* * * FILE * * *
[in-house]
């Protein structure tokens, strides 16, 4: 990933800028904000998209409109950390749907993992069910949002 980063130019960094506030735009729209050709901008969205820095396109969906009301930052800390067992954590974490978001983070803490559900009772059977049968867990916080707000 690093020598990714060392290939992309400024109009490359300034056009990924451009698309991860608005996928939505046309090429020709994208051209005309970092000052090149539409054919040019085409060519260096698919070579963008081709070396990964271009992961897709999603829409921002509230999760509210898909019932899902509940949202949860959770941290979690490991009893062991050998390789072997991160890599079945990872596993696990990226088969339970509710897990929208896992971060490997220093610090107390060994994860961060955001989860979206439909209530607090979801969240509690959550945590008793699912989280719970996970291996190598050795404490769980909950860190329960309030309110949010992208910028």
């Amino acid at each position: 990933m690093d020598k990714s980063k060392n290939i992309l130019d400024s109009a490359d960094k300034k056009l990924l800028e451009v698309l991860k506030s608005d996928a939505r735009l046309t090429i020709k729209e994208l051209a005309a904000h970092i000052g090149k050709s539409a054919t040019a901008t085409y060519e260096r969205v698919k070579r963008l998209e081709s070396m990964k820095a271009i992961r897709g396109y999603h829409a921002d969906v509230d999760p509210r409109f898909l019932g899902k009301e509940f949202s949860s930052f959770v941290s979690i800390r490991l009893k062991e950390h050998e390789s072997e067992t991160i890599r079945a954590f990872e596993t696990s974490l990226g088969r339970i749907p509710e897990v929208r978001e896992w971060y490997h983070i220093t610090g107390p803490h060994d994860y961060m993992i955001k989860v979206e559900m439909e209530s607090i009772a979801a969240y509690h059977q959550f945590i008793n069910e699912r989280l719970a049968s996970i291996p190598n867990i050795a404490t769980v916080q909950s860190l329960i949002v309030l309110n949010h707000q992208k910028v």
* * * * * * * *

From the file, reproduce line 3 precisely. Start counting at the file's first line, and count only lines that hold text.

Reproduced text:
């Amino acid at each position: 990933m690093d020598k990714s980063k060392n290939i992309l130019d400024s109009a490359d960094k300034k056009l990924l800028e451009v698309l991860k506030s608005d996928a939505r735009l046309t090429i020709k729209e994208l051209a005309a904000h970092i000052g090149k050709s539409a054919t040019a901008t085409y060519e260096r969205v698919k070579r963008l998209e081709s070396m990964k820095a271009i992961r897709g396109y999603h829409a921002d969906v509230d999760p509210r409109f898909l019932g899902k009301e509940f949202s949860s930052f959770v941290s979690i800390r490991l009893k062991e950390h050998e390789s072997e067992t991160i890599r079945a954590f990872e596993t696990s974490l990226g088969r339970i749907p509710e897990v929208r978001e896992w971060y490997h983070i220093t610090g107390p803490h060994d994860y961060m993992i955001k989860v979206e559900m439909e209530s607090i009772a979801a969240y509690h059977q959550f945590i008793n069910e699912r989280l719970a049968s996970i291996p190598n867990i050795a404490t769980v916080q909950s860190l329960i949002v309030l309110n949010h707000q992208k910028v």